Block on welfare legislation could force families from their homes, Deirdre Hargey says
The Communities Minister has warned that a DUP block on proposed welfare legislation could see working class families being forced from their homes.
Deirdre Hargey’s proposals include the permanent extension of top-up mitigation payments for those affected by the so-called bedroom tax and the closing of loopholes that leave more than 1,000 households missing out on certain mitigations.
During ministerial question time at Stormont on Monday, the Sinn Féin minister again hit out at the DUP for blocking her latest attempt to get the legislation considered by the Executive.
She said: “I was at committee a few weeks ago. At that point I said I had made 39 attempts to get the legislation on to the Executive to be agreed and to be progressed. It is now up to 40 attempts.
“I tried again to get it onto the Executive committee two weeks ago to no avail. If it is not approved within the Executive office then it cannot be discussed.
“The frustrating thing for me is that I’ve tried 40 times to get this put on the table for a decision. I have the legislation ready, I have the money in place. Some of the money had to be returned because it couldn’t be spent.
“This legislation is about binning the bedroom tax, it is about closing the loopholes for those families that are falling through the net at the moment.
“I am going to call out that it is the DUP who continue to block this being placed on the Executive agenda. Time is running out in terms of Assembly sitting days that we have left. This is my frustration, that we will come to a cliff-edge.”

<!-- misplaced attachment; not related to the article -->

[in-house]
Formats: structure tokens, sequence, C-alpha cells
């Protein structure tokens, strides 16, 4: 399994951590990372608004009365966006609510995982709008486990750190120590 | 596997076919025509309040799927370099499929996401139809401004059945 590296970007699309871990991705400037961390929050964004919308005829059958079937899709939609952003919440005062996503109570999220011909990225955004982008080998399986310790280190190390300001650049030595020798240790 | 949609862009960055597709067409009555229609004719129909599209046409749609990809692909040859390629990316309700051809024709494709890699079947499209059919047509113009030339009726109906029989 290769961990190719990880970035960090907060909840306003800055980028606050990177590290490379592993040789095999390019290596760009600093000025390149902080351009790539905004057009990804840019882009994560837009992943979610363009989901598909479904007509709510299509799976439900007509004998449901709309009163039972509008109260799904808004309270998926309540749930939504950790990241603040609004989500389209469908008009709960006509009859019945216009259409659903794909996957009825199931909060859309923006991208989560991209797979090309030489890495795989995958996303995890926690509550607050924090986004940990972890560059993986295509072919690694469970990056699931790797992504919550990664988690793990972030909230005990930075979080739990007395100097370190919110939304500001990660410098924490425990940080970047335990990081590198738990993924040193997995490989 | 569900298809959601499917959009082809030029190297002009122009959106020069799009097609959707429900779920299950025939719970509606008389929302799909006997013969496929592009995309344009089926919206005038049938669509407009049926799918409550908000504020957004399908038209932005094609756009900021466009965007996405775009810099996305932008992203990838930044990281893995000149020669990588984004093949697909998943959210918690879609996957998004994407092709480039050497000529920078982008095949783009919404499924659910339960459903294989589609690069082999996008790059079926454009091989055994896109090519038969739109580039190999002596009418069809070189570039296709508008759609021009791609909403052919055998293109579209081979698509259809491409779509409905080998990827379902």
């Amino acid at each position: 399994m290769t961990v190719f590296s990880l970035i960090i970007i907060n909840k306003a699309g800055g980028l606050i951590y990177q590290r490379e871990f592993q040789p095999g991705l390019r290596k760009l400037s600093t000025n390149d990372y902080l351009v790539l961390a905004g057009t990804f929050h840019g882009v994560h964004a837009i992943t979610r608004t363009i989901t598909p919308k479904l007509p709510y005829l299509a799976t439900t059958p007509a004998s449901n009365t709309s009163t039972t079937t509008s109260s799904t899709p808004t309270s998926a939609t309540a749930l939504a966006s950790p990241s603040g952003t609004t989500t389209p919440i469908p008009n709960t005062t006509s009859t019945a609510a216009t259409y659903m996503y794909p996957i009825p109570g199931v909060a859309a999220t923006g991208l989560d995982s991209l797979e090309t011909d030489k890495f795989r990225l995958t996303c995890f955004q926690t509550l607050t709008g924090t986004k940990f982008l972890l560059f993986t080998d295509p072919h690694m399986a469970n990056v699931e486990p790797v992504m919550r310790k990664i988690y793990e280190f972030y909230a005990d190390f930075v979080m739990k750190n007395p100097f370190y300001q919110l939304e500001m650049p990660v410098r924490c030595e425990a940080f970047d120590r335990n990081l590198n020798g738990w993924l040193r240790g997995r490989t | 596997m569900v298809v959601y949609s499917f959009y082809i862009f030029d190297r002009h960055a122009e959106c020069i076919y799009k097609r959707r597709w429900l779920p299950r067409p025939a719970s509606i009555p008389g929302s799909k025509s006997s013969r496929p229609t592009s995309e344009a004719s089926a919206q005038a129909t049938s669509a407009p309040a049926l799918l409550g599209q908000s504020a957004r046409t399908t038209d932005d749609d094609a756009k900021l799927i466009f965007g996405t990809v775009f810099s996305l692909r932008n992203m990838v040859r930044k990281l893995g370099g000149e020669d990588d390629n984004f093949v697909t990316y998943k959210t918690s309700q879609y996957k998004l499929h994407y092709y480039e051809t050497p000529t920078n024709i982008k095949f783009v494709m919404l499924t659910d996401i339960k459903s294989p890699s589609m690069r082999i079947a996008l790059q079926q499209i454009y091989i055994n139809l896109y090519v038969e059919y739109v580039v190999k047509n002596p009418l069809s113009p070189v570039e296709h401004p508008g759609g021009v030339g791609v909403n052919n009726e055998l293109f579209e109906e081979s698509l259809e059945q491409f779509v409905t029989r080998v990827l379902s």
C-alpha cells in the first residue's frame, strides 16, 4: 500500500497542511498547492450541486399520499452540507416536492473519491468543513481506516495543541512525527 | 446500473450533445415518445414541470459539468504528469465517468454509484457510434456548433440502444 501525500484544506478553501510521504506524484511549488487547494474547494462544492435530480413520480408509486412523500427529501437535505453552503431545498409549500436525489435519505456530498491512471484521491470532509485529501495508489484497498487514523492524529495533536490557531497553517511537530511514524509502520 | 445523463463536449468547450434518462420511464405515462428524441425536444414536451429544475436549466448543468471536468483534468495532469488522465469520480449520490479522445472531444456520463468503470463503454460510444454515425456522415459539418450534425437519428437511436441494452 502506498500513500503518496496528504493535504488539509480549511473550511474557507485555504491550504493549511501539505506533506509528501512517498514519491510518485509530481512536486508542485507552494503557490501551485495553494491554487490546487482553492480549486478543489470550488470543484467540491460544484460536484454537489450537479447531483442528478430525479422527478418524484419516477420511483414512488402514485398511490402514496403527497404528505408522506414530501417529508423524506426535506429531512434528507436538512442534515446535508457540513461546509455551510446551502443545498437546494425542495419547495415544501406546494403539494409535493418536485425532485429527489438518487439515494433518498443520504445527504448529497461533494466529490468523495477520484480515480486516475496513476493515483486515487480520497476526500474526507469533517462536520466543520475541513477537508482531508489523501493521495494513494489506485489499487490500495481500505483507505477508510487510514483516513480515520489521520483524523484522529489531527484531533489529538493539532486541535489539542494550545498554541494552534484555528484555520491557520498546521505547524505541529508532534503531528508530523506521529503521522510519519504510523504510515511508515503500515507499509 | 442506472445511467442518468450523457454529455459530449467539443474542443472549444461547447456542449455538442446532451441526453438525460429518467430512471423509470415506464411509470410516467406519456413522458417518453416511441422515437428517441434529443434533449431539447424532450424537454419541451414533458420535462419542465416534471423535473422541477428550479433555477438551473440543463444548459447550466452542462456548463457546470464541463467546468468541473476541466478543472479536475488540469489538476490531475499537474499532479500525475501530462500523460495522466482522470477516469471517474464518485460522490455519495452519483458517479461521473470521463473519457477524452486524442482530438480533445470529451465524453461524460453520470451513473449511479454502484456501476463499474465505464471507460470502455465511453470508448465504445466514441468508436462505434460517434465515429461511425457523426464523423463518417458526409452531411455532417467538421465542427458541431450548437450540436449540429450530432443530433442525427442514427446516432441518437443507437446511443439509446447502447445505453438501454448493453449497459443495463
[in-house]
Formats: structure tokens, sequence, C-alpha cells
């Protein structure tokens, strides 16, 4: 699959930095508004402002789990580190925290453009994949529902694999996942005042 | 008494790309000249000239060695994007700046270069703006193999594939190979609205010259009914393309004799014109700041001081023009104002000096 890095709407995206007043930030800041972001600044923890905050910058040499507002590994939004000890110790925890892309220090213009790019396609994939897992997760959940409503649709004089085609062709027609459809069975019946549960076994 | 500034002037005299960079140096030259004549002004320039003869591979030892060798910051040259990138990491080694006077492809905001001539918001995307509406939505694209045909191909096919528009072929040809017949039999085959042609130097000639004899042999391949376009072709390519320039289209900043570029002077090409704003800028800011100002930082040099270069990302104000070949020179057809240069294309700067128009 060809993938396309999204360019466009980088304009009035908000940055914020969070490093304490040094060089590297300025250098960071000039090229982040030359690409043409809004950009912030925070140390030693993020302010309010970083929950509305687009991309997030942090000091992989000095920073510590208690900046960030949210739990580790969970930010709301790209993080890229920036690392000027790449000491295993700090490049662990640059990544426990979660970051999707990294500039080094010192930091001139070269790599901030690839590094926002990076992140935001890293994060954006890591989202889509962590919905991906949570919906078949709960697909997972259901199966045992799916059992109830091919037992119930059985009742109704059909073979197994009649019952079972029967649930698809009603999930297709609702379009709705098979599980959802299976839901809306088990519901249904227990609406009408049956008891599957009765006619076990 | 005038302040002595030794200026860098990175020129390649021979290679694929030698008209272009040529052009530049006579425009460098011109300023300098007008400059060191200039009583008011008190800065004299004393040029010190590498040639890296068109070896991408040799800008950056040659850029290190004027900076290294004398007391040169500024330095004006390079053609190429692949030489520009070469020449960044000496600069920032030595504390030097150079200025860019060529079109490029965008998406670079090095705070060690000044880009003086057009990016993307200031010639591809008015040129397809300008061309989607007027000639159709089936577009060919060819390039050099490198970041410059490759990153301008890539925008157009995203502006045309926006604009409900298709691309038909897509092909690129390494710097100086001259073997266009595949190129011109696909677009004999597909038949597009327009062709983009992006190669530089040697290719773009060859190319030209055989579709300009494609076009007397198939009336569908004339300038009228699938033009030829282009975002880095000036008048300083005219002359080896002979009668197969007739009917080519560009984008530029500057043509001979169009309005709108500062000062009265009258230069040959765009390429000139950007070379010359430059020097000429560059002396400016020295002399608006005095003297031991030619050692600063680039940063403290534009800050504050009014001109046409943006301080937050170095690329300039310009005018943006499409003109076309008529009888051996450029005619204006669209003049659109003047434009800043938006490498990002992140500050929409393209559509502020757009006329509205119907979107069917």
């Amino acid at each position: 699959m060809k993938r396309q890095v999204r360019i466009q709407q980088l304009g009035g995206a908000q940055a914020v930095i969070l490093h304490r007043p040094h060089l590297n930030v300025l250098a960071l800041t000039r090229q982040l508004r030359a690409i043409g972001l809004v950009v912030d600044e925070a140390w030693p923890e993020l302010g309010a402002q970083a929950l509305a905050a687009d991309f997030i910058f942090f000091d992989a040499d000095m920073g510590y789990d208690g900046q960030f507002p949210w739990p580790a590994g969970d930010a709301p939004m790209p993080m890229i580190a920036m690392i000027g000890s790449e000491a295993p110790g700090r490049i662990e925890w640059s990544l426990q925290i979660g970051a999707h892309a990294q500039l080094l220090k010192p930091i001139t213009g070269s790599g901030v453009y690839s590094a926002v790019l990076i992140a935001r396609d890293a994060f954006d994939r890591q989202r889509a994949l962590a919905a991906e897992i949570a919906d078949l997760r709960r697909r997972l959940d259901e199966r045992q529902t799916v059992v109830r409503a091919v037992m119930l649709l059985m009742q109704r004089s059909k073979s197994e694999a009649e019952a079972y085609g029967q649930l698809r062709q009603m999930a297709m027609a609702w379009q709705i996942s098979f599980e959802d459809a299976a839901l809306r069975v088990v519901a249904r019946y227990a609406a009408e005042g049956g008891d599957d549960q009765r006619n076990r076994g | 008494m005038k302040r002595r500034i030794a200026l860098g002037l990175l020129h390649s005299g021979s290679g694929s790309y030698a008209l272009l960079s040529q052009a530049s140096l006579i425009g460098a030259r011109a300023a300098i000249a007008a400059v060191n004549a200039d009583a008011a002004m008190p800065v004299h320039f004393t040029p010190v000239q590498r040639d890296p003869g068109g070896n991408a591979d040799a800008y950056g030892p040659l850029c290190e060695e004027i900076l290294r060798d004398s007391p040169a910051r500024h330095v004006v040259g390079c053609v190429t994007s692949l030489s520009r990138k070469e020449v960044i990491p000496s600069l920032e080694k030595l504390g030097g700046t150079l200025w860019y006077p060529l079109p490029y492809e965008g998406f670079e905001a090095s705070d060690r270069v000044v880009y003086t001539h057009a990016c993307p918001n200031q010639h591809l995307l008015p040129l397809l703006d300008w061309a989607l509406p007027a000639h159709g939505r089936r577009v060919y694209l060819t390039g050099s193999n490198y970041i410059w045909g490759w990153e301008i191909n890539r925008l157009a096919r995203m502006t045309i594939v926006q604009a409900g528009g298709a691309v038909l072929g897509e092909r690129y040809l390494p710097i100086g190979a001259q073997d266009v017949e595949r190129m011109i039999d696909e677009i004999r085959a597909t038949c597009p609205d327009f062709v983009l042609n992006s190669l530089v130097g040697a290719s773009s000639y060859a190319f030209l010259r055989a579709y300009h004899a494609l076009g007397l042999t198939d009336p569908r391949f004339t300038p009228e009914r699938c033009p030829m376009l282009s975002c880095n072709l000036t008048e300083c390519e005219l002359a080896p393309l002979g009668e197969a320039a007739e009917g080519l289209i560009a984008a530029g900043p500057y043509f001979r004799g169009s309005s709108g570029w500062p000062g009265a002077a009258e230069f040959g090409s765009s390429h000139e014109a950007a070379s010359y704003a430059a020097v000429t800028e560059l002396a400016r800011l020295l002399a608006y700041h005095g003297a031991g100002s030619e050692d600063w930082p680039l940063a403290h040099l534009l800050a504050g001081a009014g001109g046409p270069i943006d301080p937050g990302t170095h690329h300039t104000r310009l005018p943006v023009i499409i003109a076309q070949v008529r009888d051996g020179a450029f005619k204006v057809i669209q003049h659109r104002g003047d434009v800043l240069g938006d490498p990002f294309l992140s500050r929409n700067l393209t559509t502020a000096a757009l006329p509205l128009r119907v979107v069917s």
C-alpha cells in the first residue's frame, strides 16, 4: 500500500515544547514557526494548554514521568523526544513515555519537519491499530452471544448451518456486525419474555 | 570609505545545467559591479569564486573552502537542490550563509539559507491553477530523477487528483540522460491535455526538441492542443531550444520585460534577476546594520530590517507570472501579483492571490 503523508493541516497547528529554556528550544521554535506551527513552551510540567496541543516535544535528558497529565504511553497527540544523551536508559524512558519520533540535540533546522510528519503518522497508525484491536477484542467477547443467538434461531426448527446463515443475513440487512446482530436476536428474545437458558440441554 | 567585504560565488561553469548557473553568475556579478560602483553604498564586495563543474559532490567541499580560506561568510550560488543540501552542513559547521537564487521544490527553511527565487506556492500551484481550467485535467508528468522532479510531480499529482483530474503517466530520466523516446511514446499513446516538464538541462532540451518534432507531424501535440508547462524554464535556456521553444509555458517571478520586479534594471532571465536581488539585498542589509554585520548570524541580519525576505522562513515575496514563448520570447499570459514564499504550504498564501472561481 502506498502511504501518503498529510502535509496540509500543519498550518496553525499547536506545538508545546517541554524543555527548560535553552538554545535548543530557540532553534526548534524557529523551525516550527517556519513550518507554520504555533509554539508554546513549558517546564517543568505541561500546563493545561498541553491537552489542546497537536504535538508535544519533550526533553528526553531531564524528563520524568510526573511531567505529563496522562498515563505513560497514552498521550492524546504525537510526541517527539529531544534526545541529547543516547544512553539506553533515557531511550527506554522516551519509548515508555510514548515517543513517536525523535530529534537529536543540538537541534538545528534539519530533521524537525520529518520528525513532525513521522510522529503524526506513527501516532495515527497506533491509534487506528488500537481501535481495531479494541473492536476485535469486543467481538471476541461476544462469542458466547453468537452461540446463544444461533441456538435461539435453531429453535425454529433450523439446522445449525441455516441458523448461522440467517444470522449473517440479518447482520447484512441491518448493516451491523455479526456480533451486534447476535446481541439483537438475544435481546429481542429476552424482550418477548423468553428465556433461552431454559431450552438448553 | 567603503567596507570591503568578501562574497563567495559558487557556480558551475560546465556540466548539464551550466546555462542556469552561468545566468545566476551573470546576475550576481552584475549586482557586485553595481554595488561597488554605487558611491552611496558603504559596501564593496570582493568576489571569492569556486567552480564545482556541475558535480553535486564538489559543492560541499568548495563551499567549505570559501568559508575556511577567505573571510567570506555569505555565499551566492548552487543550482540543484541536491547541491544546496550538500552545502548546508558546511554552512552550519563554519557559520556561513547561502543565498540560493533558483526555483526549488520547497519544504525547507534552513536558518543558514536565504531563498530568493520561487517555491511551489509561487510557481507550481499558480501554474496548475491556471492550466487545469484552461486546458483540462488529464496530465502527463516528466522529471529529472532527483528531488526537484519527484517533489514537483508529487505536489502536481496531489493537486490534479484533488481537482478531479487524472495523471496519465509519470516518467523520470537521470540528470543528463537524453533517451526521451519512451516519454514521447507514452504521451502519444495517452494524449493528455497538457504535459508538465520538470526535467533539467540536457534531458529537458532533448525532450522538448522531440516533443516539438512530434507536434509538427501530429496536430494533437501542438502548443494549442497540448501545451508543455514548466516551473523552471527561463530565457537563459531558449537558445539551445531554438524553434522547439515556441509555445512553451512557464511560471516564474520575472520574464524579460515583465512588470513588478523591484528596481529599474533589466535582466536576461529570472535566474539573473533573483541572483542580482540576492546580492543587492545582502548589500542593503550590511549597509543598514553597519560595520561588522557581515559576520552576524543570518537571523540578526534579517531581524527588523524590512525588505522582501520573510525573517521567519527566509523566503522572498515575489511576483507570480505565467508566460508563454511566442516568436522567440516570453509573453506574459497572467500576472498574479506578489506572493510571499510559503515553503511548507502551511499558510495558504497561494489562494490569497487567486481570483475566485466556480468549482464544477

The Executive agenda is jointly agreed by the first minister and deputy first minister.
While the DUP supports the extension of the welfare mitigation measures for three years, the party is unhappy that the proposed legislation does not include an end date for the measures.
In 2015, Stormont ministers committed to a £500 million package of mitigations to supplement the benefits of claimants losing out as a consequence of UK Government welfare reforms.
The measures were extended in March 2020, at a cost of £23 million per year, after Stormont parties committed to the move in the New Decade, New Approach deal that restored powersharing.
The bedroom tax, known as the spare room subsidy, results in a reduction in housing benefit for claimants who have one or more spare rooms in their social homes.
As well as making the bedroom tax mitigation permanent, Ms Hargey also wants to close loopholes that cause claimants to lose mitigation payments when they move to a similarly sized home and also the rule that limits benefits cap top-ups to people who were claimants in 2016.
An estimated 1,200 households miss out on payments as a result of those loopholes.
The minister has secured funds to cover the cost of closing the loopholes but cannot release the money until her proposals are signed off by the Executive, enabling her to bring the legislation through the Assembly.
Sinn Féin MLA John O’Dowd asked: “We hear much from the opposite benches about the harm that the (Northern Ireland) protocol is alleged to be doing to working class unionist communities.
“Would the minister agree with me that the bedroom tax is doing much more harm than the protocol ever will?”
Ms Hargey said: “This is having a huge financial impact. We can see the impact of this Tory policy in England where families are being forced to leave the home that they have lived in with their children for years. They are being forced to move hundreds of miles away.
“We know our housing make-up here cannot meet the need if this legislation is not progressed; it will force families out on to the street, it will force them having to move miles away.
“It would force them to be homeless because we don’t have the housing composition to meet the need. This will affect working class families, low-income families, particularly children.”